By Lucy Liddle
Here is an uplifting case study about Julius, his journey into education at a later age than his peers and his development into the Head Boy at Maasai Academy! 🌟
Julius grew up living at home and was herding animals most of the time as his parents could not afford to put him through school when he was a child. When he was a teenager, he went to look for employment in people’s homes where he could earn money looking after cattle. He later moved to the RedTribe Camp in search of casual work after hearing that there were some construction jobs there. Whilst he was at the camp, a volunteer from the UK, Willy, became concerned about him and inquired why he was not in school and if he would be interested in attending Maasai Academy where he was accepted with the support of RedTribe.
Julius entered school as a teenager in Grade 3, surrounded by children much younger than him who had begun education at an earlier age. “I am happy because the teachers understand that I joined late and they take their time to make sure I learn and understand. When I came in 2019, I was not able to do anything, but right now I am able to read and write.”
Julius wants to be a mason when he finishes schooling. “I was doing casual jobs in construction, and I want to go for the same course when I finish here because I know I will be able to go to university,” adds Julius. When Lucy caught up with Julius in July 2022, he had been elected Head Boy at Maasai Academy. Julius said, “I think I was chosen as Head Boy by my fellow students because I show good leadership.” Julius is absolutely thriving in education, and has become a fantastic student representative.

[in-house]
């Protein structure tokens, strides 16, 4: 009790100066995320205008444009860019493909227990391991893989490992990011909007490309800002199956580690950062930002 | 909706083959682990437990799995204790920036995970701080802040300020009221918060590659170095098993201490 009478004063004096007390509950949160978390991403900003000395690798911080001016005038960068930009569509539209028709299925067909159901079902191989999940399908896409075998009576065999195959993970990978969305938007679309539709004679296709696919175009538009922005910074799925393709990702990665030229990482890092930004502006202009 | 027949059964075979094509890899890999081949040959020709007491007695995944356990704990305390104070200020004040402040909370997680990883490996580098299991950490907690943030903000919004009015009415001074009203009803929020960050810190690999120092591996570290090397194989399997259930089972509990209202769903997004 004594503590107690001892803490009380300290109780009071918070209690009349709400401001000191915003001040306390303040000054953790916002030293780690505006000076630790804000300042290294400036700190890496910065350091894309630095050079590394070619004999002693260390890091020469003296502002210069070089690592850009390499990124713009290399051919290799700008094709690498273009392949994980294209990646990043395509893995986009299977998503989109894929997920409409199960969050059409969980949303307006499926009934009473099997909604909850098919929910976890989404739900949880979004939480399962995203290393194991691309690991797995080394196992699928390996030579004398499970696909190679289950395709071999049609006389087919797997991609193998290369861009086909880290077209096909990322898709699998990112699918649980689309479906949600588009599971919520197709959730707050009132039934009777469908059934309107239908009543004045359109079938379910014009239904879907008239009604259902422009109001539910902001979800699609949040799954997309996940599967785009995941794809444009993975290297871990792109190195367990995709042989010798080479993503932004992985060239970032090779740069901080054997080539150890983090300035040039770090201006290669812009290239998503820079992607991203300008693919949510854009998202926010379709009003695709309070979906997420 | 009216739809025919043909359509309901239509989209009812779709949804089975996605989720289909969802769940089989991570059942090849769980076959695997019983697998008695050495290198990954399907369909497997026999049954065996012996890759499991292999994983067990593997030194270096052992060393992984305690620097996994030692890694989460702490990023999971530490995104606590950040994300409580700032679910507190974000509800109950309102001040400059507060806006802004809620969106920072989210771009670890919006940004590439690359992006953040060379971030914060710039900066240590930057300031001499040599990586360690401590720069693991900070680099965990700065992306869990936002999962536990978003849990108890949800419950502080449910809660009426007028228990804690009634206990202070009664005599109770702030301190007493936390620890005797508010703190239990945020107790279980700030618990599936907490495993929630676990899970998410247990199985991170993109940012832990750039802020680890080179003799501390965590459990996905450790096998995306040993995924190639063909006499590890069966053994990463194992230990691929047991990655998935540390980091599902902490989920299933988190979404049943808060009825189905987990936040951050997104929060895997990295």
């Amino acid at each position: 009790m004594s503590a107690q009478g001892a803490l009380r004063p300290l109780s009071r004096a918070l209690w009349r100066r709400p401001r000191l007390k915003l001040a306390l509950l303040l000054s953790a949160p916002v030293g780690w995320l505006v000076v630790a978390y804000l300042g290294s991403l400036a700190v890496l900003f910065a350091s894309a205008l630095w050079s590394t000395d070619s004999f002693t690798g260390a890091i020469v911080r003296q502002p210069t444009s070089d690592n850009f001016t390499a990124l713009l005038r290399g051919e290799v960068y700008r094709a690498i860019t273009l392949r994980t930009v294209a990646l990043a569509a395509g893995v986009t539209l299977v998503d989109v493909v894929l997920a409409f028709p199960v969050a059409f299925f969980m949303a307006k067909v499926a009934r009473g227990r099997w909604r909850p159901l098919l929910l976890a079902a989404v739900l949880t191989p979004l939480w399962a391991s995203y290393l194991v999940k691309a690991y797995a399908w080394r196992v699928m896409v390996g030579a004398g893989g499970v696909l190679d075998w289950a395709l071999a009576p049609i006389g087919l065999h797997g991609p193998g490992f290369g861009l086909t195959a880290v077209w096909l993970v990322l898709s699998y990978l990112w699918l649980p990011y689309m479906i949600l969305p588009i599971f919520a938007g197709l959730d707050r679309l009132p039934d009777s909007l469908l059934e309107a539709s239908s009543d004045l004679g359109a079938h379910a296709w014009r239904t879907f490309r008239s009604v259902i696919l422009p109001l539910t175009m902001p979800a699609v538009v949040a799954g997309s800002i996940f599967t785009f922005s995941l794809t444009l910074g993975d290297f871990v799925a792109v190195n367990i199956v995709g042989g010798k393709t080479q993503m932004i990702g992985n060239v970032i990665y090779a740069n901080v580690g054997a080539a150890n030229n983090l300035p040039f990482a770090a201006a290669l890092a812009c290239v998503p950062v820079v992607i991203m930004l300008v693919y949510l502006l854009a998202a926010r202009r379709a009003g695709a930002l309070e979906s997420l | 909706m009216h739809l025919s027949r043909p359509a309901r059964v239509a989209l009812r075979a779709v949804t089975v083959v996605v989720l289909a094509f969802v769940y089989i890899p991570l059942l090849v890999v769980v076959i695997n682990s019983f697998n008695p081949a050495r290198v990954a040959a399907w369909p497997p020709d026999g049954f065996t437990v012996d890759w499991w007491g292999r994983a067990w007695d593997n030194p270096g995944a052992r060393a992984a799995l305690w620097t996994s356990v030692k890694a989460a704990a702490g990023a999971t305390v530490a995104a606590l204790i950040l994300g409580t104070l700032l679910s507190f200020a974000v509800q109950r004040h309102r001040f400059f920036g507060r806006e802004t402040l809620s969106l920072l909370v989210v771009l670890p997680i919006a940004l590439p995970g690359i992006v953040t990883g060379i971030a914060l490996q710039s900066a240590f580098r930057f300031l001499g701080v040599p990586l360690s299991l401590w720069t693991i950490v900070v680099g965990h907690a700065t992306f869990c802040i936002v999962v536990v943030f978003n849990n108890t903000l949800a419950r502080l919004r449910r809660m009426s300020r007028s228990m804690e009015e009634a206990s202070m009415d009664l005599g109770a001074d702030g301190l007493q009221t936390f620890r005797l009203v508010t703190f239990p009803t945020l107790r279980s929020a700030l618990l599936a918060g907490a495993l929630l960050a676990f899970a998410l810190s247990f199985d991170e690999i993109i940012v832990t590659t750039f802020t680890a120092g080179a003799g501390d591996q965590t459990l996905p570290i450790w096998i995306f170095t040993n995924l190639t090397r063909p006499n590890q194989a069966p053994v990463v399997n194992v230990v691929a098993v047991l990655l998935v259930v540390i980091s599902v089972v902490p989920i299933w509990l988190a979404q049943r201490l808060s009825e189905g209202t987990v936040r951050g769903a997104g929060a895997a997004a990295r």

He comments how happy his school life is due to the sustainable infrastructure at Maasai – they have water close to school and don’t have to walk far to get it. They enjoy lots of food from the shamba (kitchen garden) – In the mornings they drink tea and eat, followed by rice, sweet potatoes, pumpkins and cabbage in the afternoon.
During this conversation, Julius also raised some of the challenges the students have been experiencing. “My Uncles’ home is near the air strip, so I am boarding now as it’s quite far to come each day and I can study more when I stay at school. Boarding is good but it is very congested, there are 66 boys boarding and no dorm. We sleep on the floor on our mattresses in the kitchen and the store room and some in the Headmaster’s office. There are many boys who wish to board but there is just no space, a dorm for boys would allow more of us to study longer, not have to walk so far each day and waste time when we could be learning. This school is good, so people come from far, some stay with family in the village but some walk very far. I would love to have a boy’s dorm here.”
The girl’s dormitory at Maasai is currently under construction, and will house 60 female students. Maasai hope to build a boy’s dorm after the girl’s dormitory is completed.
Julius also notes on behalf of the female students that they are lacking a place to shower with privacy. When asked if there are many differences in the education of girls and boys he says: “We are all the same here, girls and boys, it is not like at home, at school we are the same”.
Julius is proof of what incredible achievements individuals can attain when they are given the opportunity of a quality education.